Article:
The Rakshasas were always a source of trouble. In that moment of anxiety, the Pandavas entered. Bhimasena and Arjuna knew that Kunti would be waiting for them in anticipation of the daily bhiksha.

What they brought for the day was always respectfully presented to Kunti – a way of being devoted to their mother in every act of theirs. Bheema and Arjuna entered the house with a cry “Oh Mother, look at the Bhiksha that we have brought for you today!”.

Being in her own world, Kunti was relieved that they had returned and were safe. She let her guard down, let out a sigh of relief, and exclaimed “Take your Bhiksha equally” and came out to meet her children, hoping to move towards her routine. Alas – that was not to be.

The moment she saw Draupadi, Kunti realized the complexity her response resulted in. But then, Kunti was such a devout Dharmic lady – she had never uttered a word that was not true. For her to continue to be so, the Pandavas had to marry Draupadi. If that were Adharma, Kunti’s words would go untrue and her Vrata would be destroyed. Kunti was deeply worried.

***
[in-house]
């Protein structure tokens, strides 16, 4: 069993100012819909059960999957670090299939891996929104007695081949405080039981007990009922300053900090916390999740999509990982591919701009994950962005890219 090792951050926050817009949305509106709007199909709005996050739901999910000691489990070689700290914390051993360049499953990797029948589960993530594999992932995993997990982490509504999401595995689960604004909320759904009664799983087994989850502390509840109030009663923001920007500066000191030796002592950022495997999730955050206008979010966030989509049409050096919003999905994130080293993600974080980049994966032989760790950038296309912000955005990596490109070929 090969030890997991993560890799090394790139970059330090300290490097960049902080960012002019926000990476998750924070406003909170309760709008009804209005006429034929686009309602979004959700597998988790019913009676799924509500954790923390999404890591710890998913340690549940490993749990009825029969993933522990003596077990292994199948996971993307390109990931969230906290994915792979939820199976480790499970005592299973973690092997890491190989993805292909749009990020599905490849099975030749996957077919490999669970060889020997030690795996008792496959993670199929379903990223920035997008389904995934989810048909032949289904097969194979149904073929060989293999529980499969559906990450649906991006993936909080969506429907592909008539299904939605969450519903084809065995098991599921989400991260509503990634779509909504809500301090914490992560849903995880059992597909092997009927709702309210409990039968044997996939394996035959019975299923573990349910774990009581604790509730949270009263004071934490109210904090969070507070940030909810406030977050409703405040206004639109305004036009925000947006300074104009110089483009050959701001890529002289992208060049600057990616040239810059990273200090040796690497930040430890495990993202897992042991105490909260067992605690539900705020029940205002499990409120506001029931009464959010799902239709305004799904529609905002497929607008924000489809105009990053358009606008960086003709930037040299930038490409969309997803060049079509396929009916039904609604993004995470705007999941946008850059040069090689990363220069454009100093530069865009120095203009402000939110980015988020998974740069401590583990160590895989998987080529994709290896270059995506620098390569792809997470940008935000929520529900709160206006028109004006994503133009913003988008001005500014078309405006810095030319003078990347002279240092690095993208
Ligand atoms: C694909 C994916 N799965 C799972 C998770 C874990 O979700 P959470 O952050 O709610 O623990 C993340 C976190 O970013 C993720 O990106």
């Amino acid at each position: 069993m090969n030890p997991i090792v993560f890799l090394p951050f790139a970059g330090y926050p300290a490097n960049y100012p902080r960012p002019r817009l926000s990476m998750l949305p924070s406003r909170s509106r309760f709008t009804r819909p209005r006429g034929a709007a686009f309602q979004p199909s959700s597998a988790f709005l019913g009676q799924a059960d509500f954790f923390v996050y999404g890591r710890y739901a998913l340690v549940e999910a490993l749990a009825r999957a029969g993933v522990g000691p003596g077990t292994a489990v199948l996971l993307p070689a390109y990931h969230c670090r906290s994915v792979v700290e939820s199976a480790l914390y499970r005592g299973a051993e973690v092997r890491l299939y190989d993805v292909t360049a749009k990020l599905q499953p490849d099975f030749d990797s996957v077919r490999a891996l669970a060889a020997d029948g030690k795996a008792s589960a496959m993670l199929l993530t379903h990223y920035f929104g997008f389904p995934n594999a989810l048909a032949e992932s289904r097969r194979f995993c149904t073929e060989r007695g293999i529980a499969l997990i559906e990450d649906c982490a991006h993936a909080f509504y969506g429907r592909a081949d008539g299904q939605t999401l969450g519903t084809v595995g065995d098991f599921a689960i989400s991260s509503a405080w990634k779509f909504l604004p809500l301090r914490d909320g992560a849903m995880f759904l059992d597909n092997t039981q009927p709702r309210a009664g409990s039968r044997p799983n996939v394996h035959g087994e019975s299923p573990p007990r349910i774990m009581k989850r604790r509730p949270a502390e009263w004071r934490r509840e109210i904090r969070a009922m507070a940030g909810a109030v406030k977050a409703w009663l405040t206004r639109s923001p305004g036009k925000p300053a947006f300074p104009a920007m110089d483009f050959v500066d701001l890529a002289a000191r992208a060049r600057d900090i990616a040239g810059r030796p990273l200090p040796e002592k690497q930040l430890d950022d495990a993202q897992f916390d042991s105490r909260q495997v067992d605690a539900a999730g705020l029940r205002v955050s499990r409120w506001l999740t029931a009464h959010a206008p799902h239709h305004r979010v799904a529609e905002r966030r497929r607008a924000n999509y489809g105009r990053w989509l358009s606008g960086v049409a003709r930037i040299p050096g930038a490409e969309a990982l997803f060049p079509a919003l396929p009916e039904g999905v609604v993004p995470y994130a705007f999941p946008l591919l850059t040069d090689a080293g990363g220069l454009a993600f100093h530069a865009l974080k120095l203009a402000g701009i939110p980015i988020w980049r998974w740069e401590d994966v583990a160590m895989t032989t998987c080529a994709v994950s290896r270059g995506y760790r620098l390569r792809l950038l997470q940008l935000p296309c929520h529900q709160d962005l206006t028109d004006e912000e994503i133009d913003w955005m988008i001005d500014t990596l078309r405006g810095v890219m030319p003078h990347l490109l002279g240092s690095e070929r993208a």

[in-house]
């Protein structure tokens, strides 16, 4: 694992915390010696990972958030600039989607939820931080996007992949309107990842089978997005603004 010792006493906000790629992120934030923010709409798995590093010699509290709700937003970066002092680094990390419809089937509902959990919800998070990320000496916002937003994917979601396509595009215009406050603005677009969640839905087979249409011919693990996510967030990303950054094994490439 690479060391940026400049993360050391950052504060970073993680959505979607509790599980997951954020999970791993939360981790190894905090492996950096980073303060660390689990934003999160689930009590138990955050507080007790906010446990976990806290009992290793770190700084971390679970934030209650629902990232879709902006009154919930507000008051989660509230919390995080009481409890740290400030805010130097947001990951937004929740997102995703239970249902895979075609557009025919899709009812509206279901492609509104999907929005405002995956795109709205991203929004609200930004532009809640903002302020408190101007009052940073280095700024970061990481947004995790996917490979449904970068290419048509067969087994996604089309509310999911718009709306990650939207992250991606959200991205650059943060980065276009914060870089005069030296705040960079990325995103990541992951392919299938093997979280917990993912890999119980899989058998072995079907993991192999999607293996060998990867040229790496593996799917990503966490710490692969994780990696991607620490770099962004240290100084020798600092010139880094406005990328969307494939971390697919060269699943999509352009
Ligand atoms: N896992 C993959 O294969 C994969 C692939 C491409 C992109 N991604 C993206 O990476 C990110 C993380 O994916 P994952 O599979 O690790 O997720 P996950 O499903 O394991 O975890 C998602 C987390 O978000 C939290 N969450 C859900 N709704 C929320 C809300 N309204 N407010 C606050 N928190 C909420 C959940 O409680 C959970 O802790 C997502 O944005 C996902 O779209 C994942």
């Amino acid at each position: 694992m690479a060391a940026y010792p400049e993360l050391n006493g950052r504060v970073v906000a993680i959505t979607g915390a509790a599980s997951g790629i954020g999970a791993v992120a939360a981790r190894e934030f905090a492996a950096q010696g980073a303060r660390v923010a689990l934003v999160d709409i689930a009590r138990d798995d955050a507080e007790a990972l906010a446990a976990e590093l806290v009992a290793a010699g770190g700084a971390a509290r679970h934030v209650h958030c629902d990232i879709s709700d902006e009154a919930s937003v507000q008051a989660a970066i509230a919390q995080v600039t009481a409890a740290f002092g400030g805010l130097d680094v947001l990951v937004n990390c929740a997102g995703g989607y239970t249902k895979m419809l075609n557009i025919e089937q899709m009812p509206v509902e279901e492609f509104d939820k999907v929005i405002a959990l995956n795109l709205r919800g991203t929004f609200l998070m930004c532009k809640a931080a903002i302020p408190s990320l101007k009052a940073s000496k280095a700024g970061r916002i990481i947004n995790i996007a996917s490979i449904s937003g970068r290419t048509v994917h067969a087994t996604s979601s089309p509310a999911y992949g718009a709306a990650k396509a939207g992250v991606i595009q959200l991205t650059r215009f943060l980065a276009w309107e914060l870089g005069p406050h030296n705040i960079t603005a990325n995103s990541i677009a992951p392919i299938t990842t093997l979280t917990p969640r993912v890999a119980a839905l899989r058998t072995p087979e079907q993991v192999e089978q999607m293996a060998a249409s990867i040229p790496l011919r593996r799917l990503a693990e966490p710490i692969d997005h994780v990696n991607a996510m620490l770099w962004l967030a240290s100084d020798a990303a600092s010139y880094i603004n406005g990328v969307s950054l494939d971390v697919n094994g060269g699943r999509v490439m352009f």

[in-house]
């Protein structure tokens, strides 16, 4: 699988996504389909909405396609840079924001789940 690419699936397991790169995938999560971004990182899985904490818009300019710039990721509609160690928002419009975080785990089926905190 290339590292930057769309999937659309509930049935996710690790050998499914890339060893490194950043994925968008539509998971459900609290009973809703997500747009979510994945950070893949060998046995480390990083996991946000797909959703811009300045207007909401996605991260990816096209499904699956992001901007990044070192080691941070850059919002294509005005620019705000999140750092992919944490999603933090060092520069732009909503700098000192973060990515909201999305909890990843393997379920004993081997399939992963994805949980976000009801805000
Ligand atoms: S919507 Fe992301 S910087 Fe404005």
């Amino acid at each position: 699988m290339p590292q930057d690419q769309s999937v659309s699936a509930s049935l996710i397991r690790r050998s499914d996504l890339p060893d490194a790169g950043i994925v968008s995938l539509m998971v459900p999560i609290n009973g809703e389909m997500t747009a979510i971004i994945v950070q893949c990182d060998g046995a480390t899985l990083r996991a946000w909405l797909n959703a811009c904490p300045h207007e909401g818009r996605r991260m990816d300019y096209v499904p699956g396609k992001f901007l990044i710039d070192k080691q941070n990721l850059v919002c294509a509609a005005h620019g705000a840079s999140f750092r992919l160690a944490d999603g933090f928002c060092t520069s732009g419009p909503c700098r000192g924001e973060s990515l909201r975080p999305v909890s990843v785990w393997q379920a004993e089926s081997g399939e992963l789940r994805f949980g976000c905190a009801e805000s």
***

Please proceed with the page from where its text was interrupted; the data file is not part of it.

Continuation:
Draupadi, on the contrary, was unmindful of any of this. She had garlanded a man who had won the Swayamvara fair and square. She was convinced of the valor of the man who had won her.

Kunti sought a resolution from the great Dharmaraja – who else. Her words were not to go untrue. Pandavas were not to go in the path of Adharma. The great daughter of Drupada was not to suffer the consequence of an Adharmic act.

Yudhishthira, though, was still thinking in terms of the Swayamvara. It was Arjuna who won Draupadi and it was he who should marry her. Arjuna, on the other hand, was keen that Yudhisthira had to marry first, Bheema next, and so on.